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Vang assembles defense team in hunter shootings case
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Chai Vang has reportedly told authorities that some of the hunters who challenged his use of a tree stand called him derogatory names. (File photo)
Formal charges are expected to be filed against the St. Paul man accused of killing six hunters and wounding two others in Wisconsin. On Sunday in Milwaukee, Chai Vang's defense lawyers talked about their hope for a fair trial in Wisconsin's northwoods. They also brought forward Vang's eldest daughter to talk about her father.

Milwaukee, Wis. — Chai Vang has reportedly told authorities that some of the hunters who challenged his use of a tree stand called him derogatory names. He also says he only began shooting his rifle at the hunters after someone fired a shot near him. The victims' families deny those allegations. One of Vang's Milwaukee lawyers says the upcoming legal case will try to get to the truth about motives.

"This certainly does not seem to be a whodunit. It seems to be a why done it," said attorney Steve Kohn, who has been a criminal defense lawyer for more than 25 years. In another high-profile case he defended the inmate who killed serial killer Jeffery Dahmer and another man in a Wisconsin prison.

Kohn and two other lawyers representing Chai Vang won't say much about their defense strategy. But Kohn says several issues will be explored.

"We are looking into all facets of this case as far as defense is concerned. That includes factual defenses and it includes potential mental health and mental responsibility defenses," he said.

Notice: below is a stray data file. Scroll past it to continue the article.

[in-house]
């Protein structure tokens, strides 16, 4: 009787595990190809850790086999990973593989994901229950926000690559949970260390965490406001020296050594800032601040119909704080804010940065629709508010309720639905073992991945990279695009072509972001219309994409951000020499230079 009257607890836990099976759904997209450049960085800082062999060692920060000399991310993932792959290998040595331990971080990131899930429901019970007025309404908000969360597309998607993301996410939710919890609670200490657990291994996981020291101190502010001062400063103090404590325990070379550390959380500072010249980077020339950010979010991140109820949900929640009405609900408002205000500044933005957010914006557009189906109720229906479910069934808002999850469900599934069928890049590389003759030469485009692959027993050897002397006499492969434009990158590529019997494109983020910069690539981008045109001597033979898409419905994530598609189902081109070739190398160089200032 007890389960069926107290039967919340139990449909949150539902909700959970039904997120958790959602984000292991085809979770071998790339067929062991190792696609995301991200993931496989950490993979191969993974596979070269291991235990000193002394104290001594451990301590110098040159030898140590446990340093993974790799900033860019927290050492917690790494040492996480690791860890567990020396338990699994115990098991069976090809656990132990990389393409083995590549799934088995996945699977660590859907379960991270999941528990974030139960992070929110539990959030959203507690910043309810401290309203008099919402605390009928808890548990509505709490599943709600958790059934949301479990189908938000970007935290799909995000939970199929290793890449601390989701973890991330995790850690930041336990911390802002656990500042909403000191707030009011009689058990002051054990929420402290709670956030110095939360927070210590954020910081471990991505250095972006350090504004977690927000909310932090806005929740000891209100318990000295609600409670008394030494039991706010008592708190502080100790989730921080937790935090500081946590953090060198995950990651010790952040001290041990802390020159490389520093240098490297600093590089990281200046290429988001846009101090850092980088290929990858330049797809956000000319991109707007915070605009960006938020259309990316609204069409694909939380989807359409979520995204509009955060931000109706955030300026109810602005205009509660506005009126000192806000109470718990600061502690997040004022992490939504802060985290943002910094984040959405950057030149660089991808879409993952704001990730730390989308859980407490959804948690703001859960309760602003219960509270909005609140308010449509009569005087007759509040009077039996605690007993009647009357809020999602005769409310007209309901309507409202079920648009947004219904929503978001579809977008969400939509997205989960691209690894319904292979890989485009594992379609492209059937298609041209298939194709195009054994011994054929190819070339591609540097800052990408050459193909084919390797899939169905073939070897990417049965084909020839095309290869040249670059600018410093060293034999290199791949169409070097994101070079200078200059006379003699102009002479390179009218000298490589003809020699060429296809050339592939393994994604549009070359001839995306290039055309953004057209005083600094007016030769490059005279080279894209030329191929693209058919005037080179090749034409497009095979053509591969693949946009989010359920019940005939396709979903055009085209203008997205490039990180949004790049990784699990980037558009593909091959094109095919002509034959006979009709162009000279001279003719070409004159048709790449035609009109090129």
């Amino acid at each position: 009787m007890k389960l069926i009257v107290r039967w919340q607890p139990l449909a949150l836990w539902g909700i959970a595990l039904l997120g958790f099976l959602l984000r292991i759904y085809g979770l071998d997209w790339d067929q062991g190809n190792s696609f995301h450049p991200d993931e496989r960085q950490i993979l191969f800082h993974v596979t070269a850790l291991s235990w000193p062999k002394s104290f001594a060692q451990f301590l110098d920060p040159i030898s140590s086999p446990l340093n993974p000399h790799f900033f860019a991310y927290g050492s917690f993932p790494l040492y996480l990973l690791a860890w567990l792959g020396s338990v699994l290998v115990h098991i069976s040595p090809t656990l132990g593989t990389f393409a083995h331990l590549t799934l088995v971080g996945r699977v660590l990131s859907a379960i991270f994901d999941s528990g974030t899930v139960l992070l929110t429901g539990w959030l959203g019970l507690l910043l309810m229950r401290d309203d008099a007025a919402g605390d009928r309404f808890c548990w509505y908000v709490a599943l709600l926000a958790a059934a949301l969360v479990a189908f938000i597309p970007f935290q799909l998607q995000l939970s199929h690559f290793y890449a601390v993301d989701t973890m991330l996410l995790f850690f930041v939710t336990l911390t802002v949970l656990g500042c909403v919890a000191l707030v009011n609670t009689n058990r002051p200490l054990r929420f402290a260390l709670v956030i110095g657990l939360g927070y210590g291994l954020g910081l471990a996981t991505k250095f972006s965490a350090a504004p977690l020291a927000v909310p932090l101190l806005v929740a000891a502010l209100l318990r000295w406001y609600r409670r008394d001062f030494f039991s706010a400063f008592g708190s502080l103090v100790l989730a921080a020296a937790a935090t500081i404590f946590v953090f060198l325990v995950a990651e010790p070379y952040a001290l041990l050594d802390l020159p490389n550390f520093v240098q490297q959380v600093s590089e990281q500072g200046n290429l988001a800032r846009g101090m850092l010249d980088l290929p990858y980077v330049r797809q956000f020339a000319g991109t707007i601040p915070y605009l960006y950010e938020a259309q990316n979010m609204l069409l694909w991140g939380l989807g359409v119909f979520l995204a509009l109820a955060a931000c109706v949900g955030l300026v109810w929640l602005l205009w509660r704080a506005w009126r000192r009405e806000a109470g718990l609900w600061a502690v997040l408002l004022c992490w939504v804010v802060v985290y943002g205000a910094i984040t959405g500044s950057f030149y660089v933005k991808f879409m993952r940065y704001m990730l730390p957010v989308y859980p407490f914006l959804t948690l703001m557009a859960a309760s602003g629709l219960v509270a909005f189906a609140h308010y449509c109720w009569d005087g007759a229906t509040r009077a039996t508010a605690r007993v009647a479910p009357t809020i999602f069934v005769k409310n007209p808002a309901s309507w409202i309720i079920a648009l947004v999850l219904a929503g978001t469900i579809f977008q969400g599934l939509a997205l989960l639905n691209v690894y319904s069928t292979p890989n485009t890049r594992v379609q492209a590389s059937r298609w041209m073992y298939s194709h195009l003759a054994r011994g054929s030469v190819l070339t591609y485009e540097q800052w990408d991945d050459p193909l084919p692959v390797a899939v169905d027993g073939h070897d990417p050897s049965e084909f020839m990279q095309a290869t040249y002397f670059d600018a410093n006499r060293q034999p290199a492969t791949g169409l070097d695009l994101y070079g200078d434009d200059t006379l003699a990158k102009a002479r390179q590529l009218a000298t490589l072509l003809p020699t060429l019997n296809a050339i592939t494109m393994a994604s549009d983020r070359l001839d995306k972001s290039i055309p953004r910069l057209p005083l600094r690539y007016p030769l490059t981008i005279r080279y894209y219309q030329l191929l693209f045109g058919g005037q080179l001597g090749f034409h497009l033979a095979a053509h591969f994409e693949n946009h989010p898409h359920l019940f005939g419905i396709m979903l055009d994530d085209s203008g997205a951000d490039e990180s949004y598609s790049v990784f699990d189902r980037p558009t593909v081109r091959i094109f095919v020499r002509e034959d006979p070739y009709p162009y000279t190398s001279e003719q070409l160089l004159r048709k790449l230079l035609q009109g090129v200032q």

The defense team is also trying to highlight Vang's family ties. At the sunday news conference they brought forward Vang's eldest daughter, Kia Vang. She offered her condolences to the victim's families, and said the shootings came as a shock to her.

"All of our families are facing hardships at this time and we all have questions that need answers. My father, he is a great person and he does take care of his family. He loves his family very much and at this point I really don't know what my father did. I haven't talked to him. I haven't had any kind of contact with him," she said.

Vang's lawyers refused to let Kia Vang answer any questions from the media. Instead another defense lawyer, James Mentkowski, said leaders of the Hmong community are also expressing their regrets to the victims families.

"They would like to express their condolences to the whole hunting community in the state of Wisconsin. The Hmong community recognizes the special place the deer hunt holds in our culture and they recognize these regrettable incidents have to some degree cast a pallor over the entire hunt," Mentkowski said.

The fence-mending with people in northwest Wisconsin also includes praise for officials in Sawyer County, where the shootings took place. Defense attorney Steve Kohn says he expects Vang can get a fair trial in the county.

"Maybe I'm a romantic, but I'm hoping that is the case. It's every defense attorney's nightmare to be sitting in the shoes or standing in the shoes of Atticus Finch from To Kill a Mockingbird, talking to a jury such as he spoke to in that story," Kohn said.

The third defense lawyer in the Vang case is Jonathon Smith. Smith says the question of whether the defense will ask to move the trial or bring in a jury from elsewhere in Wisconsin will depend on the media coverage of the case.

"Obviously the decision is not ours; the decision is the court's, and we have a burden to establish if we think we cannot get a fair trial in Sawyer County. Obviously it's something we'll be collecting information on starting back from the inception of this matter," according to Smith.

Chai Vang is expected to be formally charged today with counts of homicide and attempted homicide.

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